Brian Schmidt, Kids Win Missouri

The nation’s health care system is shifting to promote care that delivers the best health outcomes. One of the tools that health care providers are putting into action to help obtain the best health outcomes are community health workers.

What are Community Health Workers?

Missouri law currently has no definition of a community health worker, but the American Public Health Association provides the following:

A community health worker is a frontline public health worker who is a trusted member and/or has an unusually close understanding of the community served. This trusting relationship enables the worker to serve as a liaison/link/intermediary between health/social services and the community to facilitate access to services and improve the quality and cultural competence of service delivery.

A community health worker also builds individual community capacity by increasing health knowledge and self-sufficiency through a range of activities such as outreach, community education, informal counseling, social support and advocacy.

Community health workers do not necessarily have professional training in health care delivery. Rather they are a conduit between a community’s under-served populations and its health care delivery and social service support systems.

What services do community health workers perform?

Community health workers can perform a variety of services for individual patients and the larger community they serve. One-on-one, they can provide patients with direct services to care for their individual health needs, like taking and monitoring blood pressure, providing education on how to manage and care for individuals’ chronic diseases such as hypertension or diabetes and coordinating patients’ health care by helping obtain referrals, scheduling appointment, securing transportation to appointments and other services critical to obtaining needed health care. They help connect individuals and families to community resources to help meet their basic needs. Additionally, they provide crucial social and emotional support to those they serve and build the capacity of individuals so that they can obtain health services on their own.

Community health workers can also work to benefit the health of the community. They can help inform systems in the community on how best to reach and communicate with the populations they serve. Community health workers can provide educational presentations, conduct outreach to targeted populations, map community assets and serve as an advocate for the community or populations within the community.

What is the impact of community health worker policies on health outcomes?

The Centers for Disease Control and Prevention conducted an assessment of evidence relating to policies involving community health workers. The highest quality research suggest policies that authorize community health workers to provide care for individuals’ chronic diseases, including asthma, hypertension, diabetes and cancer have the greatest impact on public health outcomes. Strong evidence also indicates that policies that incorporate community health workers in team-based care, where they serve as part of a team of individuals that works to improve patient outcomes, also have large impacts on public health outcomes. Other policies that the CDC ranked as most effective included:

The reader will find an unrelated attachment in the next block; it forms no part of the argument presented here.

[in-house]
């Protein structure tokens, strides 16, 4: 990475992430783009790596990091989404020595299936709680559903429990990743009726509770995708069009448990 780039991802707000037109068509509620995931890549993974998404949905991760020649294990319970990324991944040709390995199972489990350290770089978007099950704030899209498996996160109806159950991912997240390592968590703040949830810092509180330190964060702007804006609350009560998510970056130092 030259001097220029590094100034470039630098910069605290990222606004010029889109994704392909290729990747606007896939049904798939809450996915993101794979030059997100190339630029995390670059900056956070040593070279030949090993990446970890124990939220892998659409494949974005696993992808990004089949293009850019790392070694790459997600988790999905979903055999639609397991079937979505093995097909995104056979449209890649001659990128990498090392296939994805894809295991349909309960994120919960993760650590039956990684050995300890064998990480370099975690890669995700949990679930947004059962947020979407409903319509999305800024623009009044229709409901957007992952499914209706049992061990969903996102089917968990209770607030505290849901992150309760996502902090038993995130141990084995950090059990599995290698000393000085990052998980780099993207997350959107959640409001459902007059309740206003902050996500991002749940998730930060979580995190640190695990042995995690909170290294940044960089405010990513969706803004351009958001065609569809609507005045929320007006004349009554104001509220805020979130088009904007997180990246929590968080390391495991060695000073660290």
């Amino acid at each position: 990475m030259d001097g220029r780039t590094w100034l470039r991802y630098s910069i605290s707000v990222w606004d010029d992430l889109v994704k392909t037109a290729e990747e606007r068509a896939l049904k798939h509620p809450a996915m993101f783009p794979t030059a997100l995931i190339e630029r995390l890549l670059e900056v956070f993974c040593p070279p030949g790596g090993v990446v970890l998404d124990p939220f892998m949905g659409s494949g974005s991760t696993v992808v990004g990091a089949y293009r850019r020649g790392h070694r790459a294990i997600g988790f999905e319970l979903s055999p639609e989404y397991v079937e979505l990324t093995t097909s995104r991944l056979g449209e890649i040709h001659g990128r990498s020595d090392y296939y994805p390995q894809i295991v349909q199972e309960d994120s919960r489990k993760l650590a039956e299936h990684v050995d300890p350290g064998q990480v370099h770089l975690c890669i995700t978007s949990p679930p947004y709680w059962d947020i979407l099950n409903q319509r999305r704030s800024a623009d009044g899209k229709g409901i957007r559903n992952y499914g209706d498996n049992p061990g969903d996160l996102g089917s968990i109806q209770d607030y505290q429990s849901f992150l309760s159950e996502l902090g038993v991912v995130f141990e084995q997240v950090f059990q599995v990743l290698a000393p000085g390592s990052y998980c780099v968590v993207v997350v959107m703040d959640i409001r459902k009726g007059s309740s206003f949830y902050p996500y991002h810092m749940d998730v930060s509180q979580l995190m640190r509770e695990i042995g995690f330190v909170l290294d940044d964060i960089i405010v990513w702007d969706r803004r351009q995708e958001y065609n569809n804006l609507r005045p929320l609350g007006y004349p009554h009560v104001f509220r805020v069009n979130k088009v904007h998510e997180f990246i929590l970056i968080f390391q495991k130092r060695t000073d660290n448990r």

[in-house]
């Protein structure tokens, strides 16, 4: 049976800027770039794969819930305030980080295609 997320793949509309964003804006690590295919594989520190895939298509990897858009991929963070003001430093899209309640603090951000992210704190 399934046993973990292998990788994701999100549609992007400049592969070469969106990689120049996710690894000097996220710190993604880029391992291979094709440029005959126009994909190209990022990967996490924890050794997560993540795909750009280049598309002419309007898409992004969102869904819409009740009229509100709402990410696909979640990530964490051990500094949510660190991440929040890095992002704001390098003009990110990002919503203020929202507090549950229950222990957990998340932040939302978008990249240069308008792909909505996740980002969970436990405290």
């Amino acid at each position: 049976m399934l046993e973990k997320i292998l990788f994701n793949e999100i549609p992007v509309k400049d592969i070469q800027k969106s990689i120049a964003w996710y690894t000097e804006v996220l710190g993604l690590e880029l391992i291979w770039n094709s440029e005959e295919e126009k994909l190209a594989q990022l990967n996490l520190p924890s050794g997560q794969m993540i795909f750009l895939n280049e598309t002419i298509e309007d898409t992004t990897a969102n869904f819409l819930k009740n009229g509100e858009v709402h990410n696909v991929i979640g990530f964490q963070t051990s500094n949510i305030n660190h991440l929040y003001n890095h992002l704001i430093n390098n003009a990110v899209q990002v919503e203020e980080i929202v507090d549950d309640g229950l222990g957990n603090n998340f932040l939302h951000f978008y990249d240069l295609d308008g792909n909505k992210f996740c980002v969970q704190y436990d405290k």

• Establishing core competencies for the field;
  • Having community health workers practice under the supervision of health practitioners;
  • Adopting a standard curriculum for community health workers;
  • Reimbursing, through Medicaid, for services provided by community health workers;
  • Providing certification for specialty areas within the field; and
  • Involving community health workers in the profession’s certification requirements.

How can services provided by community health workers benefit kids?

Much of the focus of community health workers’ work is on the adult population. However, one of the most direct ways in which community health workers can impact the health of Missouri kids is through school-based health programs. Under this health care delivery model, schools can partner with a health care provider (or provide health care on their own) to provide medical, behavioral and dental health services to students and, in some cases, the larger community population.

Some school health programs utilize community health workers to provide services that health care practitioners, because of lack of time, resources or both, are unable to provide. These services include care coordination, health education and teacher consultation, among others. These critical supports help to further improve the health outcomes of students.

When effective in school settings and in the larger community, community health workers embed themselves into the fabric of the community, helping to address their community’s unique health and social challenges while promoting the community’s diversity and heritage.

What’s happening in Missouri policy relating to community health workers?

Representative Cora Faith Walker filed legislation, HB 918, to add services provided by certified community health workers the list of services reimbursed through MO HealthNet, Missouri’s Medicaid program.

Additionally, state budget writers are considering adding funding for services provided by community health workers in next year’s budget.

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